Military Blogs: Altering the Image of the Iraqi War
From the Civil War through the Vietnam War, American soldiers have been narrating events of war, in the vernacular of the era through personal letters sent via the US Postal Service. Writing was a crucial means of communication making war letters a primary source of news from the front. With the onset of the Digital Age, interpersonal communication has undergone a remarkable change. Computer-mediated communication (CMC), namely e-mail and online journals called blogs, has effectively replaced traditional letter writing. Of particular significance is the influence CMC has had on communication methods used by soldiers in the field.
Military blogs, or milblogs, are personal narratives written by active military personnel who share their experiences from the front lines on Internet websites, enabling the public to experience the war intimately through their impassioned words and photographs. There is some political analysis, much social commentary, but mostly a wide range of stories about a personalized humanitarian effort from the men and women who share firsthand how the U.S. role in the Middle East directly influences the lives of ordinary Iraqi citizens. Examination of these websites has unearthed some remarkable blogs authored by soldiers who have a unique story to tell.
Sgt. Ron Long is a US Army Medic with the 278th RTC. His blogs speak of training the Iraqi Army (IA). Although there are language issues, he speaks about how the IA is becoming increasingly involved in “not only the combat and security patrols, but also the humanitarian missions.” Later that week, he writes, “I may be frustrated at times, but when I sit down to actually reflect on what most of us . . . are doing . . . it blows my mind. We've already made our mark in history by supporting Iraq's elections . . . but by training the IA, we have the opportunity to make a difference in the future of an entire nation of people”.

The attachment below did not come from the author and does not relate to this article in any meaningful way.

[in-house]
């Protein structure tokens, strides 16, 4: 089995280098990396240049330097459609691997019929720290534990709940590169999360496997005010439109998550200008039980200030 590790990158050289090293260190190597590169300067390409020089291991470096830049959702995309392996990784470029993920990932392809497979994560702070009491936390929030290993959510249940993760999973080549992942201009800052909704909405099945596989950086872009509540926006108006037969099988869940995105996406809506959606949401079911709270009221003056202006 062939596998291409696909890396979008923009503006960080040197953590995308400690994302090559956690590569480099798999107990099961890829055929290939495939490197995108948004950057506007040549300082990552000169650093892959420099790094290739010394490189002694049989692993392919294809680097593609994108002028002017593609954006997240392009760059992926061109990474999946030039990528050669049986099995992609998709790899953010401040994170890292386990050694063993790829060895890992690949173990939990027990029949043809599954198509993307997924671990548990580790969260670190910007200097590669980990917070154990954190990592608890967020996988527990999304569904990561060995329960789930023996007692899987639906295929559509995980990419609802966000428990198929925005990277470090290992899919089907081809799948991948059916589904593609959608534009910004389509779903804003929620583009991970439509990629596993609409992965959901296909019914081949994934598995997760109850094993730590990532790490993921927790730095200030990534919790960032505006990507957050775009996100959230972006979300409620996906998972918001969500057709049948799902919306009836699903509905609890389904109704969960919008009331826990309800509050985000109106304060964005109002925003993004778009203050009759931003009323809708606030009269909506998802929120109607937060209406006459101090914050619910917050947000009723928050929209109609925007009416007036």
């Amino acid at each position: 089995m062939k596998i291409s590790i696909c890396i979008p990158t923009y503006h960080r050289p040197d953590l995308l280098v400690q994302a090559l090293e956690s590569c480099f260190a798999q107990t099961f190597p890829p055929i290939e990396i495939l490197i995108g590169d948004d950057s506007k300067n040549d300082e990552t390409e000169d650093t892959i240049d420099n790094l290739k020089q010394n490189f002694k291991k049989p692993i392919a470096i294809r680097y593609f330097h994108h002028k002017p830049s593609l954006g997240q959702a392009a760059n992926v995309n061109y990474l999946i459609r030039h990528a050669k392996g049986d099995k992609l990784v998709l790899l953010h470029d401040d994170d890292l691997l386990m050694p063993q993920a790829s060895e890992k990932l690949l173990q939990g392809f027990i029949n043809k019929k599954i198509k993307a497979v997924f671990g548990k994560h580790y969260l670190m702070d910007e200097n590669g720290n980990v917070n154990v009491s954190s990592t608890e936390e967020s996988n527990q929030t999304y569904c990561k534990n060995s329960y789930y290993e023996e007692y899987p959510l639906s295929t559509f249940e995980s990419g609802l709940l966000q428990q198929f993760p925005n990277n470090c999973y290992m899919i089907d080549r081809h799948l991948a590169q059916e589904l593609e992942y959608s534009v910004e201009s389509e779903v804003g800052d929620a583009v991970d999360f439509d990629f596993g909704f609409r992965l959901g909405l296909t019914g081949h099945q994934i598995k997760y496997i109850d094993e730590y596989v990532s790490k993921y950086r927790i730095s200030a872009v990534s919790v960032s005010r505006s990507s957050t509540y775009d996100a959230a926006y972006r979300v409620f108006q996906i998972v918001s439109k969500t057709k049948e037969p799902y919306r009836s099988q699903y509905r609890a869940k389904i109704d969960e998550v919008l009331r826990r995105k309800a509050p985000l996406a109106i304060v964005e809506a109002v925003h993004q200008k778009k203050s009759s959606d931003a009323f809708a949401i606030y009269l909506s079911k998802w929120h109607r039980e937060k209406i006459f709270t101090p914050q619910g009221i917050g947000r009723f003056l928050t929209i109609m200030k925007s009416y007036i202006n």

His blogs introduce individual Iraqi people with whom he has crossed paths, some patients and some medics. He enhances his site with photographs of U.S. and Iraqi medics working and laughing together, the elders of the town, and children who they heal and entertain. He shows a deep respect for life and diversity, and portrays a heartwarming depiction of his time in Iraq.
Just Another Soldier's depicts its author, Jason Christopher Hartley, standing in the rubble of the World Trade Center. He conveys his reason for enlisting in the Army. “I'm no better then anyone else. I chose to enlist . . . and re-enlist. Hell, I volunteered to go to Iraq . . . I want to contribute to something bigger and more meaningful than myself. I want to give back to my country. I want to physically contribute something positive to solving a problem rather then acting like I can solve all the world's problems from my couch.” His patriotism is clear, as is his humility. He left college and entered the military as a direct result of the 9/11 attack.